congrats on getting
    that 250 gal monster of a tank.
    what kind of stand do you have it on
    is it indoors or in a basement or on a deck??
    what kind of ventalation do you
    have going on in the room ?
    Last edited by Milky; 11-04-2004 at 4:36 AM.



  4. #64
    Member gregor7777's Avatar
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    I wonder how CG's tank ended up, not seen since 4/04.



  5. #65
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    even more info

    Just two things, first products like cycle and use of estabilished sponge water, do not speed up the cycling process they just seed the tank with benefical bacteria, the length of the cycling process is set at about five weeks. Second bacteria will not grow faster as much as growing in greater numbers by generating more ammonia. This can in fact cause an unexpectedly high spike in nitrites as there is such a build up of ammonia converting bacteria in the limited filter bio-surface that they hinder the growth of the nitrite converting bacteria. RJust remember, go slow, everything in moderation (except maybe biological filtering capacity) and when in doubt water changes.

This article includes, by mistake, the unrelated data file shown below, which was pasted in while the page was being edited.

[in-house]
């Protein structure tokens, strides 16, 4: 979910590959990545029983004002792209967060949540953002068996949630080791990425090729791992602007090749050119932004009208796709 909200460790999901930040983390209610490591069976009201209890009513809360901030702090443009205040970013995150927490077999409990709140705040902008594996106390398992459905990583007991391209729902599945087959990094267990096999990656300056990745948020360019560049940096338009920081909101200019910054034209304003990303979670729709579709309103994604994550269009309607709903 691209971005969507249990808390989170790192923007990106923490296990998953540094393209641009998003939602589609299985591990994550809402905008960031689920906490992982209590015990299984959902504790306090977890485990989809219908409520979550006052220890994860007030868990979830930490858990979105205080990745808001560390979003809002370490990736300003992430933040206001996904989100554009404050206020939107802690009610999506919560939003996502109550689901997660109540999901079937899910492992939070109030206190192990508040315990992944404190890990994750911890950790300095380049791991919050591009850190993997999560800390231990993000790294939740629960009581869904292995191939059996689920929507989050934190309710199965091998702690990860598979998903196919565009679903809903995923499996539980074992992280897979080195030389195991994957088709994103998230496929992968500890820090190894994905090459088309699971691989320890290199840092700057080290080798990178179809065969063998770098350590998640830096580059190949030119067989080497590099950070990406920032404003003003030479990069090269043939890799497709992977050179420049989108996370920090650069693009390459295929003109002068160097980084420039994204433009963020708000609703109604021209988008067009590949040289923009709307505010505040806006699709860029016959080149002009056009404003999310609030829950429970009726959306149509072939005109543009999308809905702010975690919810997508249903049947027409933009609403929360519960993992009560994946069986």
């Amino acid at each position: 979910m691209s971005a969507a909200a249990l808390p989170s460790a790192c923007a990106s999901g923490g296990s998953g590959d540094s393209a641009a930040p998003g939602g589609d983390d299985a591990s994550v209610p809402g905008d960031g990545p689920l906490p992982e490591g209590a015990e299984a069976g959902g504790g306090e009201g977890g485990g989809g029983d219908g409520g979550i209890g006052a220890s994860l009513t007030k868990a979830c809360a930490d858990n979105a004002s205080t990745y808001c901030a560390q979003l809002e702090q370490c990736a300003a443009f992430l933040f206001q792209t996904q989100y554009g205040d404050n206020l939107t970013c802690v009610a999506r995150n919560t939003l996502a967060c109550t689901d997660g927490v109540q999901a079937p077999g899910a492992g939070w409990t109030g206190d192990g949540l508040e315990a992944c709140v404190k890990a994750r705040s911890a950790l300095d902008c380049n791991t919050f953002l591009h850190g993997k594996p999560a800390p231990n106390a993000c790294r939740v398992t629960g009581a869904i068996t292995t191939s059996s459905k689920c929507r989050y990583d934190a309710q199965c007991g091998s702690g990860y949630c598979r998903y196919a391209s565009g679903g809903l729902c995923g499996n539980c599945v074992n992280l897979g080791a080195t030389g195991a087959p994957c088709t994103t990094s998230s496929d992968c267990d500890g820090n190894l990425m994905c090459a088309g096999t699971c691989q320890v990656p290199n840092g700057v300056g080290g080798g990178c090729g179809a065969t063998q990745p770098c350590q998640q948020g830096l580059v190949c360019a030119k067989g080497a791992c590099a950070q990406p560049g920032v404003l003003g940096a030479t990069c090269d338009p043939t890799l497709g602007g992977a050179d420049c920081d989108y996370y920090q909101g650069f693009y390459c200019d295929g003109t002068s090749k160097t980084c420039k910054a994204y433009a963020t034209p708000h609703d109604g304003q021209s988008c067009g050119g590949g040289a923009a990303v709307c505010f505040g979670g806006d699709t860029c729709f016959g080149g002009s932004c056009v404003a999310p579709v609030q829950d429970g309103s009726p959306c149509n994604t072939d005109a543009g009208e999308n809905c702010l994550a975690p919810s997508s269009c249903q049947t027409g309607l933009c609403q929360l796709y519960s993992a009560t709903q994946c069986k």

6. #66
    Cowbell! I need more cowbell!
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    Quote Originally Posted by qtaquaman
    Just two things, first products like cycle and use of estabilished sponge water, do not speed up the cycling process they just seed the tank with benefical bacteria, the length of the cycling process is set at about five weeks.

    By seeding the tank with beneficial bacteria, you ARE speeding up the cycle... that's the whole point of seeding. Rather than waiting for a very small number of bacteria to multiply according to their own little pokey schedule, you bring in about a zillion of their cousins. If you import enough bacteria (i.e., if you seed heavily enough) you will have no measureable cycle. I agree that the product Cycle is worthless, but getting enough seeding material can greatly reduce the time to cycle, or eliminate it completely if you have enough innoculant.